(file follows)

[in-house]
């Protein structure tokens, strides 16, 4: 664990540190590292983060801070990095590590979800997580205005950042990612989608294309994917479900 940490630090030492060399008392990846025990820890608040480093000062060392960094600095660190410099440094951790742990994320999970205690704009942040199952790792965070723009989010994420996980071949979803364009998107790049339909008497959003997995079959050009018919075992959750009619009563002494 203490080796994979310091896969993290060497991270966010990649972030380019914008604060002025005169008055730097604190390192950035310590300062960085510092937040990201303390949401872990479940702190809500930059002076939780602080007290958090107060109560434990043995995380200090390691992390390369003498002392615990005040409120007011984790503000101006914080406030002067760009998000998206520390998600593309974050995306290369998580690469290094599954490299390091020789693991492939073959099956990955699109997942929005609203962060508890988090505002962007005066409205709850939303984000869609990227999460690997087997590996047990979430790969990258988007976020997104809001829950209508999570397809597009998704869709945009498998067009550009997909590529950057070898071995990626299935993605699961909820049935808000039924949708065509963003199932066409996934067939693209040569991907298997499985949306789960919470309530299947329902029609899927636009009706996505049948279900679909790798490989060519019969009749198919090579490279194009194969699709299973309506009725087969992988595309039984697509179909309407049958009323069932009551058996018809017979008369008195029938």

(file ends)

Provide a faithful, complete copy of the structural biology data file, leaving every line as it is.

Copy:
[in-house]
């Protein structure tokens, strides 16, 4: 664990540190590292983060801070990095590590979800997580205005950042990612989608294309994917479900 940490630090030492060399008392990846025990820890608040480093000062060392960094600095660190410099440094951790742990994320999970205690704009942040199952790792965070723009989010994420996980071949979803364009998107790049339909008497959003997995079959050009018919075992959750009619009563002494 203490080796994979310091896969993290060497991270966010990649972030380019914008604060002025005169008055730097604190390192950035310590300062960085510092937040990201303390949401872990479940702190809500930059002076939780602080007290958090107060109560434990043995995380200090390691992390390369003498002392615990005040409120007011984790503000101006914080406030002067760009998000998206520390998600593309974050995306290369998580690469290094599954490299390091020789693991492939073959099956990955699109997942929005609203962060508890988090505002962007005066409205709850939303984000869609990227999460690997087997590996047990979430790969990258988007976020997104809001829950209508999570397809597009998704869709945009498998067009550009997909590529950057070898071995990626299935993605699961909820049935808000039924949708065509963003199932066409996934067939693209040569991907298997499985949306789960919470309530299947329902029609899927636009009706996505049948279900679909790798490989060519019969009749198919090579490279194009194969699709299973309506009725087969992988595309039984697509179909309407049958009323069932009551058996018809017979008369008195029938």